Cracking Passwords
Suppose that a hacker has stolen a company’s SQLite database, inside of which is a table with hashes of users’ passwords, including your own.
And suppose that each password has been hashed with generate_password_hash
and can be checked against a nonhashed password with check_password_hash
, as in Problem Set 9.

(3 points.) Suppose that your password (foolishly!) happens to be an English word and that the hacker knows that. Assuming the hacker has a dictionary of English words, as from Problem Set 5, the hacker could try to “crack” (i.e., figure out) your password by writing a program that iterates over that dictionary, comparing each word therein against the stolen hash of your password, using
check_password_hash
until it returnsTrue
. Assuming there are n English words in the dictionary, what’s the running time of the adversary’s algorithm, using bigO notation? In no more than three sentences, why? 
(4 points.) Suppose that your password happens to be an English word to which you’ve concatenated an additional ASCII character, so that your password is no longer an English word, and that the hacker knows that but still has access to that same dictionary. In no more than three sentences and/or pseudocode, how would the hacker’s algorithm need to change, and what would be its new running time, using bigO notation? In no more than three sentences, why?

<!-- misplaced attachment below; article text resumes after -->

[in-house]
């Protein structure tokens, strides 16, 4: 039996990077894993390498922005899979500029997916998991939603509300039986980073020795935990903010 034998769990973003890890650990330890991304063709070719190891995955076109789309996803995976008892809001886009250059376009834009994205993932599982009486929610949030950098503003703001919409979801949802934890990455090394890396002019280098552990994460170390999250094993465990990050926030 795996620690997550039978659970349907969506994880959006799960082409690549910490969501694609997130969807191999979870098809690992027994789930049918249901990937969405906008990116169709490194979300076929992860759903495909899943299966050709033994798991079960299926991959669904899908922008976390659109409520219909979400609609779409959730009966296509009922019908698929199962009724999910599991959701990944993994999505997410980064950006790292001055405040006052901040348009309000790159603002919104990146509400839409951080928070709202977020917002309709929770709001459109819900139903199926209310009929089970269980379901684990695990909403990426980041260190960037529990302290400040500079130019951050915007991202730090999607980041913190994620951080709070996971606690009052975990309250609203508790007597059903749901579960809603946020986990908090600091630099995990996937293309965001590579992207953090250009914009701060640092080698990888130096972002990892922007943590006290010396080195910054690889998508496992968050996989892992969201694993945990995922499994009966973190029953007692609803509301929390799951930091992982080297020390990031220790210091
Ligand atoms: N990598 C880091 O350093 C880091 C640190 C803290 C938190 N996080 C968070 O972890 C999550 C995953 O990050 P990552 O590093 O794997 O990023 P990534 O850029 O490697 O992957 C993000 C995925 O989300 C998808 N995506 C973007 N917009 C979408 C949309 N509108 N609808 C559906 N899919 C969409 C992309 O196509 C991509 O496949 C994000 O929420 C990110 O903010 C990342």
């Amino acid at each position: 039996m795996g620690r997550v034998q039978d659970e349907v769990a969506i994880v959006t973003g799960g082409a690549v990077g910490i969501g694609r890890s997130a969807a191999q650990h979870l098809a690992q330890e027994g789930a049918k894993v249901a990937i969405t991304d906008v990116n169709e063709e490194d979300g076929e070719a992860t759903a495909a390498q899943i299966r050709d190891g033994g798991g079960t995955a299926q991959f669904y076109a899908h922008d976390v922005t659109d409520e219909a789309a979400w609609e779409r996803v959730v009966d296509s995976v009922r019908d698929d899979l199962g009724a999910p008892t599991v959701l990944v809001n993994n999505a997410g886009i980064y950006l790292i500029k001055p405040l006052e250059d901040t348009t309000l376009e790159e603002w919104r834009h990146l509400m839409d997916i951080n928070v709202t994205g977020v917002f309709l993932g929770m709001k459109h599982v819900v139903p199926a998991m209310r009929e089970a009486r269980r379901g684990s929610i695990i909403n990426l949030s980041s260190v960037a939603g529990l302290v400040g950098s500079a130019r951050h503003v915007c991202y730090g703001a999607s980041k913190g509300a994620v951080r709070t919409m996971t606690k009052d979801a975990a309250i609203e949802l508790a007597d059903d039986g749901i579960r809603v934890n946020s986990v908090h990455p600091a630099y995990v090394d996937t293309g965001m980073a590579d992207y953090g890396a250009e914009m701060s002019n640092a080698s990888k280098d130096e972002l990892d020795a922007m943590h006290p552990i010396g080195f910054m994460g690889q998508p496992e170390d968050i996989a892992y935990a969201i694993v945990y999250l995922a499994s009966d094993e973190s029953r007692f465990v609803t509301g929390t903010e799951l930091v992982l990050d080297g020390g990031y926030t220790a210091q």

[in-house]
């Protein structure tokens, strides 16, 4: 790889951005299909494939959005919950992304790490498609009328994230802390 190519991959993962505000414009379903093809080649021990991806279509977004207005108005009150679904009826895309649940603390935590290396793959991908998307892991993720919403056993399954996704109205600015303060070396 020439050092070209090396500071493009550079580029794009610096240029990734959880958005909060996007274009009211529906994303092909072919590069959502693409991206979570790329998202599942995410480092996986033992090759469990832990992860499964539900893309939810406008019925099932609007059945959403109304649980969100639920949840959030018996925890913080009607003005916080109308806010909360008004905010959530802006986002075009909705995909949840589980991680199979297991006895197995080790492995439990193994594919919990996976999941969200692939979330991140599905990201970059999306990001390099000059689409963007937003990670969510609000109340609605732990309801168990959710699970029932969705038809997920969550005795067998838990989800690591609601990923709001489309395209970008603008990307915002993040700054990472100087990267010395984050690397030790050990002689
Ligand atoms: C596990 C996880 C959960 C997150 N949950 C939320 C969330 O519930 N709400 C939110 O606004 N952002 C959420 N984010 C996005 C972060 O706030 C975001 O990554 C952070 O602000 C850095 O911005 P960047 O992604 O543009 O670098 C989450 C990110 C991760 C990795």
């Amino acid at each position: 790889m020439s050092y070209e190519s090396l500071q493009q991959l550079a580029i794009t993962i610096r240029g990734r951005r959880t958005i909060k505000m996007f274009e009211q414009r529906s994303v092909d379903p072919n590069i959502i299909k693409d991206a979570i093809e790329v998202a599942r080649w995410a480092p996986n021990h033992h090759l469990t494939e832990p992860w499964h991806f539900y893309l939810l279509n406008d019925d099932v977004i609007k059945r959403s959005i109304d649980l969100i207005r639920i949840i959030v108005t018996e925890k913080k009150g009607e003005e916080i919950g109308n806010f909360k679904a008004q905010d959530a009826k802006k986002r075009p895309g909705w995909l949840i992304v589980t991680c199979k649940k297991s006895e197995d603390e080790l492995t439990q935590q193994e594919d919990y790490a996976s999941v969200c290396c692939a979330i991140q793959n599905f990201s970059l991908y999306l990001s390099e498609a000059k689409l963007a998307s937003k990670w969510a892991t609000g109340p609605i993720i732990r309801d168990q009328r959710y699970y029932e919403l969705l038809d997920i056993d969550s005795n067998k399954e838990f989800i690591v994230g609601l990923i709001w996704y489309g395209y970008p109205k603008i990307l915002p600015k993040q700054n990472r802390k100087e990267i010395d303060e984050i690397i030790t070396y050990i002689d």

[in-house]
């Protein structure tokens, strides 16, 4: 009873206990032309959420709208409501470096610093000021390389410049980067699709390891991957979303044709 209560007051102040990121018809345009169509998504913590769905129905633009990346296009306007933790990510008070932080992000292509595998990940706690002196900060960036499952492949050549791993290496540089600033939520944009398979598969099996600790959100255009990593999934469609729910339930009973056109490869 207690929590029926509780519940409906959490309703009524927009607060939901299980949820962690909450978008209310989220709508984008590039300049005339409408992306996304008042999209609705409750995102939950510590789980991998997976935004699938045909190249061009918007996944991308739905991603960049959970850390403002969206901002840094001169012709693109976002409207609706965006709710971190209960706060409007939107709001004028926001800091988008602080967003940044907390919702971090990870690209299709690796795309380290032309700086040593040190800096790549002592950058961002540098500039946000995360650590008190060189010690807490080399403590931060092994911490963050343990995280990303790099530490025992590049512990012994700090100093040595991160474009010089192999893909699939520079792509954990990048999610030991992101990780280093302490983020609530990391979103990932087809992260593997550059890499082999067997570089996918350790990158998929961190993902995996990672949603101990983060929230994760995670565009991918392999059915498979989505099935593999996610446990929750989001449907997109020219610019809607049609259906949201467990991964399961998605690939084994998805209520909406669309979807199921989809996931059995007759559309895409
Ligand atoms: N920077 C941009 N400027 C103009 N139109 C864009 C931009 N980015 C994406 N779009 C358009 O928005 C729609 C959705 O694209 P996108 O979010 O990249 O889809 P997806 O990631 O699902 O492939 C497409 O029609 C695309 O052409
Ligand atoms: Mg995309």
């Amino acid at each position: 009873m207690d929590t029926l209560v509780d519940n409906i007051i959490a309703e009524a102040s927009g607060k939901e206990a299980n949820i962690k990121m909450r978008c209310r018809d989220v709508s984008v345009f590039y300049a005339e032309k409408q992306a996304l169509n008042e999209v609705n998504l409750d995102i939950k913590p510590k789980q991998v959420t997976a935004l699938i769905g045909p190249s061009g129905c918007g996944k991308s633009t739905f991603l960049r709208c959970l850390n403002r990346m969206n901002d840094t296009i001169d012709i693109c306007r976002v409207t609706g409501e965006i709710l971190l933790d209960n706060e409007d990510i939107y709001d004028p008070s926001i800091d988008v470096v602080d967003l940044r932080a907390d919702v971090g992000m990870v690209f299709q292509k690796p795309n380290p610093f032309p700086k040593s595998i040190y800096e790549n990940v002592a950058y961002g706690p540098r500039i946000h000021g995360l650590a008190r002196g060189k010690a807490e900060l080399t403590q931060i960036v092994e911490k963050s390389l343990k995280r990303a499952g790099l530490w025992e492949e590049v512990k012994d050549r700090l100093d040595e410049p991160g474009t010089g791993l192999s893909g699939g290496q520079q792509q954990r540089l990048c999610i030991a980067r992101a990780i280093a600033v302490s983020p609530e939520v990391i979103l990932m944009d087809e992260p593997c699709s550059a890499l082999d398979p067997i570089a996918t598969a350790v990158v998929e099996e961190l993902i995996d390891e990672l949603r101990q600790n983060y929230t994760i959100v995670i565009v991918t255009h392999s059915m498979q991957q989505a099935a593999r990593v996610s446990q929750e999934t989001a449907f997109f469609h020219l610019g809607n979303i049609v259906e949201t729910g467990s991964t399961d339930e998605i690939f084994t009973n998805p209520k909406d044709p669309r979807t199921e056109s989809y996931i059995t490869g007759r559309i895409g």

(4 points.) Suppose that your password happens to be two English words (separated by a space) and that the hacker knows that. In no more than three sentences and/or pseudocode, how would the hacker’s algorithm need to change, and what would be its new running time, using bigO notation? In no more than three sentences, why?

(3 points.) Suppose that your password happens to be a random sequence of n decimal digits and that the hacker knows that. Using bigO notation, what would be the running time of an algorithm that tries to crack that password of yours via “brute force,” by trying all possible sequences? In no more than three sentences, why?